Monday, December 22, 2008


"A Khasi is a Khasi because of his religion. To understand a Khasi therefore one has got to go deep into the very root of his religion, which regulate all his thoughts and activities. Forget his religion and you will never understand a Khasi." By (L) C. Lyngdoh B.L.

The concept of God:
There is a clear concept of God in the Khasis, God Universal and in this context He is God of the Hindus, Christians, Persians, Muslims, Jews and of all other races. All races on this earth at the beginning of time entered into a covenant, where under was embedded the Law of their race, one distinct from the other. The Law enjoins that he must be healthy in his mental and physical being if he is to realise the glory of his Maker. The Khasi religion has no missionary intentions and received no converts to its fold through it welcome and cherished co-existence within its fold and with others.

To a Khasi, religion is personal contact between God and man. He communicates through his prayers with his Creator adjusted to the wavelengths of his tradition according to the Law and guided by his, God gifted, conscience free from prejudice, pride, greed and man-made dictum and dogma.

There were forces for the last one century or so that has caused tremendous ripples in the surface of the Khasi society though in depth it is secured. The forces are still there for though the hunters are gone, the hounds are here. It is a beautiful culture and religion that commends to his understanding and the test of reason. One of his precept is that he must love himself and respect other. (Excerpt of a documentation by (L) Hipson Roy Kharshiing I.F.S.)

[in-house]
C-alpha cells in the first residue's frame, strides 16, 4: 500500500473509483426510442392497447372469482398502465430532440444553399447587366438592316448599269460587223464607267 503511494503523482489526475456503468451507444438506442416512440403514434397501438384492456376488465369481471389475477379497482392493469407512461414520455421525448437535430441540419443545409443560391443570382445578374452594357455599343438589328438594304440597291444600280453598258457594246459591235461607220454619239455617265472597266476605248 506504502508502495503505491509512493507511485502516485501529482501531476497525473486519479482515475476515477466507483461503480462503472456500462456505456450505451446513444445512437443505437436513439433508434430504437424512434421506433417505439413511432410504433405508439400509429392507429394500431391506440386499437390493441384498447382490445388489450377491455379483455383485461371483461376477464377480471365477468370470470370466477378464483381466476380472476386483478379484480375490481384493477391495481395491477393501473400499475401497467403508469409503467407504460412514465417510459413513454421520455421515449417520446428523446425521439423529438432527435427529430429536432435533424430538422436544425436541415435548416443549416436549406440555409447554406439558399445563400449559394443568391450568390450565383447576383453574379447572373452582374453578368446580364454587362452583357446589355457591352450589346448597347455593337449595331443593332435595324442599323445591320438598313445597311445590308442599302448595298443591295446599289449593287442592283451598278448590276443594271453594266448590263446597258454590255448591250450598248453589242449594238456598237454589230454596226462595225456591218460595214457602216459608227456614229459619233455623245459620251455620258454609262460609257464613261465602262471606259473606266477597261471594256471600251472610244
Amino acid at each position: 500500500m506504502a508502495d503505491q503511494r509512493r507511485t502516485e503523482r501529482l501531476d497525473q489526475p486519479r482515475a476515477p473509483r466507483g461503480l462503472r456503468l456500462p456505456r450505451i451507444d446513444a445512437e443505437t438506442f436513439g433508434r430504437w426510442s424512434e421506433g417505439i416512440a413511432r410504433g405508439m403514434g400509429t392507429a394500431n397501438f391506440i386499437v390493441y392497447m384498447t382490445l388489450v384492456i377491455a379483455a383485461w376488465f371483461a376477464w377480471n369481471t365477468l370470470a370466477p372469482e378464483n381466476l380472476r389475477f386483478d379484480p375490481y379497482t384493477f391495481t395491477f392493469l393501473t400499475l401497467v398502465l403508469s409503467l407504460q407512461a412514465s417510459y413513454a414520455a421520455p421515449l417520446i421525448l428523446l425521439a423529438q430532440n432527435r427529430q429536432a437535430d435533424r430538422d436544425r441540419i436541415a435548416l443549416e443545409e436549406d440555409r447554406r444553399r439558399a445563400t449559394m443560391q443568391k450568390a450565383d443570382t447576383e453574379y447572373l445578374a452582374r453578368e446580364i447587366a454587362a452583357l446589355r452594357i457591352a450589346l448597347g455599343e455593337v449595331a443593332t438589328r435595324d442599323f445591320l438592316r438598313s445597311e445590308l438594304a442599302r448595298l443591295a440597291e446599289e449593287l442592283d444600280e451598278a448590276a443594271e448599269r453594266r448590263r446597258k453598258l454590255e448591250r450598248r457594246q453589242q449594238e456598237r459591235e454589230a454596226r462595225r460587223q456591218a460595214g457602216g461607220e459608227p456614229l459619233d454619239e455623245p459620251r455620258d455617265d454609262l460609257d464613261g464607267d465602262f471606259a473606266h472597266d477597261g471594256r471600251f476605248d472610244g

Friday, November 21, 2008

Samaritan Village

Samaritan Village: A virtual Shangri-La

By Lalita Chettri

SHILLONG: If there is a Shangri-La on earth, it could well be a seemingly nondescript hamlet where disputes and alcohol are taboos, where human values and ethics rule the roost. Welcome to Samaritan Village at Lum-Mynri, Mawser, Ri-Bhoi district, about 50 km away from Shillong city: it's home to the poorest of the poor who live in peace and harmony regardless of the language they speak or the community they belong to.

Any family belonging to the destitute lot can stay in the village as long as it wants to, provided it upholds the rules of the village.

Spread over an area of 40 acres, Samaritan Village houses 25 poor or financially weaker families. They enjoy almost all the basic needs without giving anything in return. Families are allocated free land to build houses and cultivate on. Their children receive free education, besides the facilities of church and prayer hall. Residents of the village will forfeit these services if they fail to strictly follow the rule 'No Alcohol, No Disputes.'

The families residing in Samaritan Village have been allotted a plot of land of 3000 sq feet each. In fact, it is a "cosmopolitan" village where Khasis and Nepalese co-exist, with all of them bonded by a common faith - Christianity.

Niru Magar, a Nepali resident who has been residing in the village for the last two years, says she is happy living a peaceful life there. She is married to a Khasi man. They have three children who speak both Khasi and Nepali fluently.